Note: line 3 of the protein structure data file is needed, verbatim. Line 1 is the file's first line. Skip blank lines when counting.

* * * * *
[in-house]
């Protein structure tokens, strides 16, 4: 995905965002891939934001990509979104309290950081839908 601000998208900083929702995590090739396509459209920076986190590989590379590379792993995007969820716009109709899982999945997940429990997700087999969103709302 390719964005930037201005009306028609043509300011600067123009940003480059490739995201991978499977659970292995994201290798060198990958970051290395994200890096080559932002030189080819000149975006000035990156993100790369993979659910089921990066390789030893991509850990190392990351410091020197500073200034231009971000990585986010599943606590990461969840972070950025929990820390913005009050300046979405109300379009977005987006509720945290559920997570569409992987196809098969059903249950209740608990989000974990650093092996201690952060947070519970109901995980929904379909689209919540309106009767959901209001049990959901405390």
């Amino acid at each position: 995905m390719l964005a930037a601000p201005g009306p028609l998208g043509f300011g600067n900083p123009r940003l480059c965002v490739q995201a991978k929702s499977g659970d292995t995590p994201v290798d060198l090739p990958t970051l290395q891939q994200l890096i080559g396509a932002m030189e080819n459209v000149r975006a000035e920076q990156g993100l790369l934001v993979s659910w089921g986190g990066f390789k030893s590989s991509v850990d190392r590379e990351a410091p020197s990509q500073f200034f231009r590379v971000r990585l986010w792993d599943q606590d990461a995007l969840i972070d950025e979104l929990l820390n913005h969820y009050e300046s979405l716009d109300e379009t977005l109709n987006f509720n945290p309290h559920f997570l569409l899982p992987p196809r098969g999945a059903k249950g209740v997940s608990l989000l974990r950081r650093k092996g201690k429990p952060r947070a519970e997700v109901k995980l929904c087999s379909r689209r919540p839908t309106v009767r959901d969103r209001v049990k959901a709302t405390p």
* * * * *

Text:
């Amino acid at each position: 995905m390719l964005a930037a601000p201005g009306p028609l998208g043509f300011g600067n900083p123009r940003l480059c965002v490739q995201a991978k929702s499977g659970d292995t995590p994201v290798d060198l090739p990958t970051l290395q891939q994200l890096i080559g396509a932002m030189e080819n459209v000149r975006a000035e920076q990156g993100l790369l934001v993979s659910w089921g986190g990066f390789k030893s590989s991509v850990d190392r590379e990351a410091p020197s990509q500073f200034f231009r590379v971000r990585l986010w792993d599943q606590d990461a995007l969840i972070d950025e979104l929990l820390n913005h969820y009050e300046s979405l716009d109300e379009t977005l109709n987006f509720n945290p309290h559920f997570l569409l899982p992987p196809r098969g999945a059903k249950g209740v997940s608990l989000l974990r950081r650093k092996g201690k429990p952060r947070a519970e997700v109901k995980l929904c087999s379909r689209r919540p839908t309106v009767r959901d969103r209001v049990k959901a709302t405390p």